Human formation leads to and finds its completion in spiritual formation. Human formation continues in conjunction with and in cooperation with the spiritual, intellectual and pastoral dimensions of formation (PPF, n. 106). “For every priest his spiritual formation is the core which unifies and gives life to his being a priest and his acting as a priest” (PDV, n. 45).
The spirituality cultivated in the seminary is specifically priestly. Seminarians aspire to become priests who are configured to Christ, Head and Shepherd of the Church, our great high Priest. Therefore, their spirituality draws them into the priestly, self-sacrificial path of Jesus (PPF, n. 109). Identifying the foundational practices as described in the Program of Priestly Formation, the spiritual formation of seminarians at Cardinal Glennon College includes (n. 110):
- Participation in the daily celebration of the Holy Sacrifice of the Mass, which is the “source and summit of the Christian life” (Lumen Gentium, n. 11). Daily reception of Holy Communion should be the desire of every man who is preparing for the priesthood. Devotion to the Eucharist also includes quiet time in preparation before and in thanksgiving after Holy Mass.
- The Sacrament of Penance fosters the mature recognition of sin, continuous conversion of heart, growth in the virtues, and conformity to the mind of Christ. The Sacrament of Penance is available regularly, and the seminarian is encouraged to make use of this sacrament bi-monthly.
- "The mystery of Christ…permeates and transfigures the time of each day, through the celebration of the Liturgy of the Hours” (Catechism of the Catholic Church, n. 1174). Through the Liturgy of the Hours, seminarians learn to pray with the Church and for the Church.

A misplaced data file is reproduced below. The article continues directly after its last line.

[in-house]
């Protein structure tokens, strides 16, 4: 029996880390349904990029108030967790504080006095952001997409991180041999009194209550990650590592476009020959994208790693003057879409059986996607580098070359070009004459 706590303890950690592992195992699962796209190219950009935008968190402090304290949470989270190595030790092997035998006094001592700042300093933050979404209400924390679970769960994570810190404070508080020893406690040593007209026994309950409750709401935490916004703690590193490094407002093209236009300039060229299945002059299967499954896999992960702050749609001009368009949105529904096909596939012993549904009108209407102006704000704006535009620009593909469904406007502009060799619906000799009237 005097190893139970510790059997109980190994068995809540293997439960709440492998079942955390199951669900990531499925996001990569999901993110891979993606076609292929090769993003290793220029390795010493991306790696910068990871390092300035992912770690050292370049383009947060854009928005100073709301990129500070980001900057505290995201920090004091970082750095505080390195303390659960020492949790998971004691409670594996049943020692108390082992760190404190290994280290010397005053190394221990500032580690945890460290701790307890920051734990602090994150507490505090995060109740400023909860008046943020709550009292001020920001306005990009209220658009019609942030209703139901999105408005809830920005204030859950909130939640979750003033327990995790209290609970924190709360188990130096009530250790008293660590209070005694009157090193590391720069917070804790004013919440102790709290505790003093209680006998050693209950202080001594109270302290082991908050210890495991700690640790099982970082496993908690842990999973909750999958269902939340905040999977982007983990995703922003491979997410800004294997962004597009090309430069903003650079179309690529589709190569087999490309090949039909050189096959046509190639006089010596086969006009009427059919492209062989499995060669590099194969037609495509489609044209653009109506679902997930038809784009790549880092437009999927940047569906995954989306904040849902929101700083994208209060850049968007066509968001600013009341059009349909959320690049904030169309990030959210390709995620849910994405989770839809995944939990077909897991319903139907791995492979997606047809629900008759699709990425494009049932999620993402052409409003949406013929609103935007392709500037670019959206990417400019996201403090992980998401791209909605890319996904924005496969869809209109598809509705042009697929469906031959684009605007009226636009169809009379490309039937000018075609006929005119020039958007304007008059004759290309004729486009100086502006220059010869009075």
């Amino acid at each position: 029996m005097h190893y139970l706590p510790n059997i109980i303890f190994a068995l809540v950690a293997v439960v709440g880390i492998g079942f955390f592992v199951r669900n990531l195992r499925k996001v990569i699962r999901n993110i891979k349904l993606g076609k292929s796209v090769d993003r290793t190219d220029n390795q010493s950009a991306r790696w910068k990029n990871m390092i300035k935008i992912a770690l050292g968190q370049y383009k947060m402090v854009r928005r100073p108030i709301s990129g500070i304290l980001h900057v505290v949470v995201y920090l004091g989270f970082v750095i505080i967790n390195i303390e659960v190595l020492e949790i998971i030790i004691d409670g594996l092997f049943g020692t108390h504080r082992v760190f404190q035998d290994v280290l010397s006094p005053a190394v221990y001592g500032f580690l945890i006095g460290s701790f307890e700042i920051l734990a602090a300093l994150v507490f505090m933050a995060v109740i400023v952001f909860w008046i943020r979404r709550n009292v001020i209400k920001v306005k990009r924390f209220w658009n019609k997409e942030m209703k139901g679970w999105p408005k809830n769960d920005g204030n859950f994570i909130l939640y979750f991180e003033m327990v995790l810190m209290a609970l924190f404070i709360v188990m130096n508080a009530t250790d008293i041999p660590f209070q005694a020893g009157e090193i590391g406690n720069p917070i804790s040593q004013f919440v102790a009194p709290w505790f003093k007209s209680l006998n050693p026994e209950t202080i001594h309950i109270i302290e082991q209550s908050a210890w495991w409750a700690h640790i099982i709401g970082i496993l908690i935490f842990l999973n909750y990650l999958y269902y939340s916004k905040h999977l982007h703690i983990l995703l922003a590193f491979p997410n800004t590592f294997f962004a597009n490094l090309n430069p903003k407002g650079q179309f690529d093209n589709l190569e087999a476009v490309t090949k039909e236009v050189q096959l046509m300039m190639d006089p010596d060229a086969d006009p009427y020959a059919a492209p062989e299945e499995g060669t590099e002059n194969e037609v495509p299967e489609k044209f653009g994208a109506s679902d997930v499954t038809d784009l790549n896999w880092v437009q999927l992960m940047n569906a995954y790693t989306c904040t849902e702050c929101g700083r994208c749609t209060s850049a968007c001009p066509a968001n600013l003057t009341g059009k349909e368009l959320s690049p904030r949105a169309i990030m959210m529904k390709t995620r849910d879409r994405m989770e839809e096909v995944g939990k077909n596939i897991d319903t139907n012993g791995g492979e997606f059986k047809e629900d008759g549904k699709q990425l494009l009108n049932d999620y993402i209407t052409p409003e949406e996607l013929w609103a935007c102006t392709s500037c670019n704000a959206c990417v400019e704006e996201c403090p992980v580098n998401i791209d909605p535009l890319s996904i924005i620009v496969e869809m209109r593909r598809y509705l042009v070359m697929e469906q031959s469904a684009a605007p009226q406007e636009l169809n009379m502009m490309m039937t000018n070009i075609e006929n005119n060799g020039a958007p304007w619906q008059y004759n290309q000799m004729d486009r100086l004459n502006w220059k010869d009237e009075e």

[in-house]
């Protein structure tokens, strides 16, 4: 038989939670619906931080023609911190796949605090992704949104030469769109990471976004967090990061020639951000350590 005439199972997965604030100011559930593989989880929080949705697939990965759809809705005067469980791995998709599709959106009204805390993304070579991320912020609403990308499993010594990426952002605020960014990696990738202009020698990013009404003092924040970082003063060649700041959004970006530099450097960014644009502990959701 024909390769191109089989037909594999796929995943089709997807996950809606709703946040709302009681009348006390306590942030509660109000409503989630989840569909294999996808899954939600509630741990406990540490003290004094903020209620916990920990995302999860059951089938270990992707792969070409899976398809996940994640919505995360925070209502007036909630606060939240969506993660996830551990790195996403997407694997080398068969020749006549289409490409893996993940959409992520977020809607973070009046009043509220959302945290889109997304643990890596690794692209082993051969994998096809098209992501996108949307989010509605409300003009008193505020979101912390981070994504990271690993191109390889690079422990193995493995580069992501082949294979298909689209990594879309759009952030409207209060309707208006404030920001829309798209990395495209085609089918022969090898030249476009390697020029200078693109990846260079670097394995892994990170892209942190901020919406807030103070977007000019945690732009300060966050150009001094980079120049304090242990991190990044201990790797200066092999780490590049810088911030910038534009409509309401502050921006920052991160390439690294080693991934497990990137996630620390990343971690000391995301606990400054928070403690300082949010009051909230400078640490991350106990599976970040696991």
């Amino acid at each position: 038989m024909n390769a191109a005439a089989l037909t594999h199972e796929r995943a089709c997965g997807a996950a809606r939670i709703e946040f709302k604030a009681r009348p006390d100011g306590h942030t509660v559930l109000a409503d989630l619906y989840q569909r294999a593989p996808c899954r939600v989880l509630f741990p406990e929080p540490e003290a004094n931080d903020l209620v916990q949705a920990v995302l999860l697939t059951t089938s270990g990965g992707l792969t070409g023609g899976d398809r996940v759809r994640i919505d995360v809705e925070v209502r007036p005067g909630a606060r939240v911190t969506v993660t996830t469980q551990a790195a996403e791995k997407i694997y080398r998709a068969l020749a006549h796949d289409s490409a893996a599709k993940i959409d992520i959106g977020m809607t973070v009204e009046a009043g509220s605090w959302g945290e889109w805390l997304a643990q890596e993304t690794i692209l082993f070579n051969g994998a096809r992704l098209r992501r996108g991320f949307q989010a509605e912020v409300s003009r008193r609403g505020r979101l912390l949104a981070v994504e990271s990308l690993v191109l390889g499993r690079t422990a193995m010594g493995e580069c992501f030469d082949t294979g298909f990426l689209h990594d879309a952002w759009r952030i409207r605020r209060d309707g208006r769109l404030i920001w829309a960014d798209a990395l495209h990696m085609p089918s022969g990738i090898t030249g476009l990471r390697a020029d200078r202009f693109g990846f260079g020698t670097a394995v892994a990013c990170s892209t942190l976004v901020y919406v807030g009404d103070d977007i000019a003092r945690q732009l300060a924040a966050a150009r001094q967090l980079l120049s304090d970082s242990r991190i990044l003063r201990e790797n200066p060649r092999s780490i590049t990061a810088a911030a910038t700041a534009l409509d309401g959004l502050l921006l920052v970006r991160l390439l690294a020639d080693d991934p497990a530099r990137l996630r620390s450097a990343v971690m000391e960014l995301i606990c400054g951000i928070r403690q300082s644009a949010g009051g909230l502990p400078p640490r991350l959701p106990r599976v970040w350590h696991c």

- Spiritual Direction: A regular meeting (at least once a month) with an approved Spiritual Director is an essential part of spiritual formation, especially in arriving at the interiorization and integration needed for growth in sanctity, virtue, and readiness for Holy Orders.
- The habit of personal daily prayer and meditation enables the seminarian to acquire a personalized sense of how God’s salvation has taken hold of his life and how he might respond to that grace. This prayer happens in the context of silence and solitude and grows and develops into a contemplative attitude that learns to find God in all things.
- Through Eucharistic Adoration a seminarian opens his mind and heart to the Lord “who remains mysteriously in our midst as the one who loved us and gave himself for us” (CCC, n. 1380).
- Each seminarian is encouraged to develop the habit of reading the Sacred Scriptures daily and of doing some spiritual reading on a regular basis. Through the practices of daily Scripture reading and lectio divina, the seminarian comes to know Christ more intimately, to think and to act as Christ did.
- Devotional prayer, especially to the Mother of God and the saints, assists the seminarian to sustain affective communion with the Lord and His Church. The Holy Rosary “is at heart a Christo-centric prayer…Through it, the faithful receive abundant grace, as though from the very hands of the Mother of the Redeemer” (Rosarium Virginis Mariae, n. 1).
- Solitude: The seminarian must not neglect the importance of his being alone with God, moving him from his own thoughts to entering a holy solitude in communion with God.
- Asceticism and Penance initiates the seminarian to a path of voluntary renunciation, self-denial and simplicity of life which makes him more available to the will of God and His people.
- Celibacy: Spiritual formation in celibacy cultivates the evangelical motivations for embracing this commitment and way of life: the undivided love of the Lord, the spousal love for the Church, apostolic generosity and availability, and the witness to God’s promises and kingdom.
- Obedience: By surrendering one’s own will for the sake of the Lord and His Church, the seminarian develops a growing and deepening solidarity with the Church established by Christ.